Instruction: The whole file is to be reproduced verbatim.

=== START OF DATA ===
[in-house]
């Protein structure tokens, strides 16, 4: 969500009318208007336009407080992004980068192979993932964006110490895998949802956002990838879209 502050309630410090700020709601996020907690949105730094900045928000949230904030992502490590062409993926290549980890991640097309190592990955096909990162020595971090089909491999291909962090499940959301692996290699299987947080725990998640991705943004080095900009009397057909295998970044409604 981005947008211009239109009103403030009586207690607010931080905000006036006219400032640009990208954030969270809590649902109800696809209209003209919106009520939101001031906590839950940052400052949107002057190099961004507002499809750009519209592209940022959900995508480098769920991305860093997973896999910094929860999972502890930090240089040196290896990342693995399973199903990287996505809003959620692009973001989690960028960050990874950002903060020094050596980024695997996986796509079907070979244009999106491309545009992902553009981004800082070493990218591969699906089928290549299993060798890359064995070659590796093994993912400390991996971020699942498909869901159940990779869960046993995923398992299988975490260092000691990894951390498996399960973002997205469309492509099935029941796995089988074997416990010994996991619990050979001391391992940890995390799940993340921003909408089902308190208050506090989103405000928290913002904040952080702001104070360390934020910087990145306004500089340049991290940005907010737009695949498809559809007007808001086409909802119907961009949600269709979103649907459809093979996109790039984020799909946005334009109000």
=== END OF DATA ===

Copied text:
[in-house]
């Protein structure tokens, strides 16, 4: 969500009318208007336009407080992004980068192979993932964006110490895998949802956002990838879209 502050309630410090700020709601996020907690949105730094900045928000949230904030992502490590062409993926290549980890991640097309190592990955096909990162020595971090089909491999291909962090499940959301692996290699299987947080725990998640991705943004080095900009009397057909295998970044409604 981005947008211009239109009103403030009586207690607010931080905000006036006219400032640009990208954030969270809590649902109800696809209209003209919106009520939101001031906590839950940052400052949107002057190099961004507002499809750009519209592209940022959900995508480098769920991305860093997973896999910094929860999972502890930090240089040196290896990342693995399973199903990287996505809003959620692009973001989690960028960050990874950002903060020094050596980024695997996986796509079907070979244009999106491309545009992902553009981004800082070493990218591969699906089928290549299993060798890359064995070659590796093994993912400390991996971020699942498909869901159940990779869960046993995923398992299988975490260092000691990894951390498996399960973002997205469309492509099935029941796995089988074997416990010994996991619990050979001391391992940890995390799940993340921003909408089902308190208050506090989103405000928290913002904040952080702001104070360390934020910087990145306004500089340049991290940005907010737009695949498809559809007007808001086409909802119907961009949600269709979103649907459809093979996109790039984020799909946005334009109000």